Back in February of this year, the South Australian Recreational Cycling Club (SARCC) landed on our shores for a two-week cycle tour around the North Island.
Taking in the delights of the Coromandel and the Hauraki Rail Trail, Te Ara Ahi (the Path of Fire) in Rotorua, the Bridge to Nowhere Track, the Old Coach Road, various rides around Taupo, the Te Awa Trail and a section of the Waikato River Trails, this was a busy, action-packed adventure.
President and NZ tour coordinator Eric Chaney says the whole 14 days were full of highlights but if he had to pick three rides, “I guess the Hauraki Rail Trail for a great scenic recreational ride, the Turoa Ski Field 1000m downhill in 16km to Ohakune for the adrenaline rush, and the Bridge to Nowhere for the incredible rewarding challenge and jetboat exit.”
Here are excerpts from the group’s trip notes for these rides:
Hauraki Rail Trail
For recreation this is one of the best. We dropped five riders at Kopu; their task was to ride to Waihi to bring three minibuses back. The remaining riders drove to Waihi and rode through the bush clad Karangahake Gorge Gorge to lunch at Paeroa, then on through quiet countryside to Kopu. The trail is a little undulating for the first 5km then settles to flat for the remaining journey. This is a not to be missed recreational ride.
Bridge to Nowhere
We changed dates to avoid any inclement weather and you wouldn’t ride this track in any rain. The Bridge to Nowhere Track is an incredible ride that includes a huge range of track styles, stunning scenery and New Zealand bush. It’s one of the best ‘adventure rides’ on the North Island and a must for all mountain biking enthusiasts.
From the signposted start of the Mangapurua Track, we had a well-graded but challenging climb. Over the course of about 4kms, you’ll climb just about 300 metres on a 4-wheel drive farm track – we found our granny gear and stopped every now and then to look back at the mountain views behind. From the Mangapurua Trig the track literally flies down into the valley for about 7kms, before it flattens out and meanders down Mangapurua Stream along the valley floor for a further 20kms, crossing countless swing bridges. Finally travelling along the valley floor the Bridge to Nowhere quite literally appears from nowhere.
You can expect to complete the Mangapurua Track to the Bridge in four to six hours – including many stops along the way. The track is nearly 100% rideable apart from the dozen or so swing bridges; it is still a bit technical in some downhill parts and some of the exposed sections where the track crosses bluffs. You can expect to hop off your bike a couple times to cross these bluffs. A short 3km track takes you from the Bridge down to the Mangapurua Landing on the edges of the Whanganui River. Ken of Whanganui Jet Boats picked us up from Mangapurua Landing and took us on a fantastic adventure 30km down river to Pipiriki where we organized our minibus to take us 28km home to Raetihi. What an adventure WOW!”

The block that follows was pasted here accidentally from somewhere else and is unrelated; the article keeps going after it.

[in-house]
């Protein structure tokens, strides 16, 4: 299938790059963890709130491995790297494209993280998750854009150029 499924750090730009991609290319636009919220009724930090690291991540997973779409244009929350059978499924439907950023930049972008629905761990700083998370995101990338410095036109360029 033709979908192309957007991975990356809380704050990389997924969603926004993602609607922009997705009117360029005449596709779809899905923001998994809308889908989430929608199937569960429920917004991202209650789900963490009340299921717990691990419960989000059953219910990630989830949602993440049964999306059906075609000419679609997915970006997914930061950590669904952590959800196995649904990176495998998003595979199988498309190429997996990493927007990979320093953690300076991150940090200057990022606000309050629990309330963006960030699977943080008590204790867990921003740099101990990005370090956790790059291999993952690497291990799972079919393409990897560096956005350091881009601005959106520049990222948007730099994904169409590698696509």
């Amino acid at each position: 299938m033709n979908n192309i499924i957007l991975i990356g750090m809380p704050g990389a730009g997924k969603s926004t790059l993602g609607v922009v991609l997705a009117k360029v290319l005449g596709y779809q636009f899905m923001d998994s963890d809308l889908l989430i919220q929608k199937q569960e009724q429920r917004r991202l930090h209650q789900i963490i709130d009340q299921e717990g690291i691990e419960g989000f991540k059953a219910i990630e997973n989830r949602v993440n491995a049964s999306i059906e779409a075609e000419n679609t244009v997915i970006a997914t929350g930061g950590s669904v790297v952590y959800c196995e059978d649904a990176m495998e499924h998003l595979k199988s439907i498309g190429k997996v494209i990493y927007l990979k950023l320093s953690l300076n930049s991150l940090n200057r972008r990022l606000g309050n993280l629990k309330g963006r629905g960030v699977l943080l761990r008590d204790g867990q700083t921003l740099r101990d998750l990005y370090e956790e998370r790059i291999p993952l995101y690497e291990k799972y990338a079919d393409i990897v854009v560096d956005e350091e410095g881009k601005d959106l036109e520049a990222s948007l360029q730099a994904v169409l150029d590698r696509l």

Turoa Ski Field 1000m downhill
We drove 30km up to Turoa at 1625m. We all disembarked in a cold thick cloud and rode down 1000m on a sealed road 16km to Ohakune. The cloud parted at 100m down and the speeds became faster – WOW – the thrill and the concentration was intoxicating. To cap it off we rode through the finish line at Ohakune to cheers and cameras… we had interrupted a MTB race round the base of the mountain and crossed the line in first place – oh well. Great coffee break at OCR CaféOhakune.
Then off to ride the Old Coach Road Ohakune to Horopito (I recommend riding Horopito to Ohakune next time). The views of the old viaduct and the bush make the bumpy cobblestone track bearable. Albeit the climbs are not long nor too steep the surface is far from smooth. We had lunch at Hapuawhenua Viaduct and were lucky to see a freight train cross the new viaduct – literally a real hoot.
SARCC is a medium sized recreational cycling club who embark on regular rides around Adelaide and further afield.
Their New Zealand tour was a DIY affair. The group (of 36) hired three minibuses and then added bike trailers and bikes from Natural High. Eric designed the route and itinerary, mixing gentle, cruisey rides with the occasional more challenging route, as well as non-riding activities. Accommodation close to each ride was booked in advance, and the group cooked and dined together each evening.
Natural High supplied a variety of bikes, including 29” MTB and commuting bikes, and Eric says they “received great guidance from the friendly competent staff at Natural High, both in fitting and selecting the right bicycles.”
They must have enjoyed their trip because they’re coming back next year to tackle the South Island!
If you’re a member of a cycling club looking to do something similar, drop us a line. We can help you organise bike trailers and bike hire, as well as assist with route ideas and accommodation recommendations.
Have a great week,
Photo: SARCC tour riders about to descend from Turoa Ski Field.